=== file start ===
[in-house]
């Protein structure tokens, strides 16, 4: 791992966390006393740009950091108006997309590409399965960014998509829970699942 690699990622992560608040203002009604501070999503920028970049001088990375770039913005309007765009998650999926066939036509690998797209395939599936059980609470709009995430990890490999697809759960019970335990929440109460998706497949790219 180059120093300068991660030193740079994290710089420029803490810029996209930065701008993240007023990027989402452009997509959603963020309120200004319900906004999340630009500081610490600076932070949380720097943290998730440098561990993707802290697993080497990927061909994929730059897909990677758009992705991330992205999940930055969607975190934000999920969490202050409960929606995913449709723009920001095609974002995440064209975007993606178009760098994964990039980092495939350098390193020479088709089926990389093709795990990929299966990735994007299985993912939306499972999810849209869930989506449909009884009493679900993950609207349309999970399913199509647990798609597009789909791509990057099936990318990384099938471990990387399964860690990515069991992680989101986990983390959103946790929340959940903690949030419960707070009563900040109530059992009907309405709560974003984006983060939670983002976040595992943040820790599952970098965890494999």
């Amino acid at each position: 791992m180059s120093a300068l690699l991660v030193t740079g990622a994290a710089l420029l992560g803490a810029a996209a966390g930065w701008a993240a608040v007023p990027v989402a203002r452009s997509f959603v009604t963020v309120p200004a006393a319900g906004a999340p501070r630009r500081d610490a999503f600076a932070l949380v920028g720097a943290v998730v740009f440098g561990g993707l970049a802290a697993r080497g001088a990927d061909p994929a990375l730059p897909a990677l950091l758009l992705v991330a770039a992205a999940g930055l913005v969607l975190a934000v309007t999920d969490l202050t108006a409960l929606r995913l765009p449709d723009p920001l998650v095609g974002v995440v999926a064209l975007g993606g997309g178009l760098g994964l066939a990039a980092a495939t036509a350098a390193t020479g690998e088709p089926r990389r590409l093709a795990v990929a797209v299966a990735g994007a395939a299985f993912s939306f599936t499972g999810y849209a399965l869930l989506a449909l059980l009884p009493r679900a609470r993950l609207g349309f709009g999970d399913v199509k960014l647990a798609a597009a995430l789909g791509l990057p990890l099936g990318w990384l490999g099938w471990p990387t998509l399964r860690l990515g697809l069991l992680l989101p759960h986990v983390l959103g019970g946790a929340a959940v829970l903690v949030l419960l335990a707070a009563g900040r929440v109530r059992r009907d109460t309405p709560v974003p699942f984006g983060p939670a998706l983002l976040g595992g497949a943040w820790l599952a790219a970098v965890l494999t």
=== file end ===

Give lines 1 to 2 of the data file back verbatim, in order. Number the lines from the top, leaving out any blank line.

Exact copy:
[in-house]
């Protein structure tokens, strides 16, 4: 791992966390006393740009950091108006997309590409399965960014998509829970699942 690699990622992560608040203002009604501070999503920028970049001088990375770039913005309007765009998650999926066939036509690998797209395939599936059980609470709009995430990890490999697809759960019970335990929440109460998706497949790219 180059120093300068991660030193740079994290710089420029803490810029996209930065701008993240007023990027989402452009997509959603963020309120200004319900906004999340630009500081610490600076932070949380720097943290998730440098561990993707802290697993080497990927061909994929730059897909990677758009992705991330992205999940930055969607975190934000999920969490202050409960929606995913449709723009920001095609974002995440064209975007993606178009760098994964990039980092495939350098390193020479088709089926990389093709795990990929299966990735994007299985993912939306499972999810849209869930989506449909009884009493679900993950609207349309999970399913199509647990798609597009789909791509990057099936990318990384099938471990990387399964860690990515069991992680989101986990983390959103946790929340959940903690949030419960707070009563900040109530059992009907309405709560974003984006983060939670983002976040595992943040820790599952970098965890494999």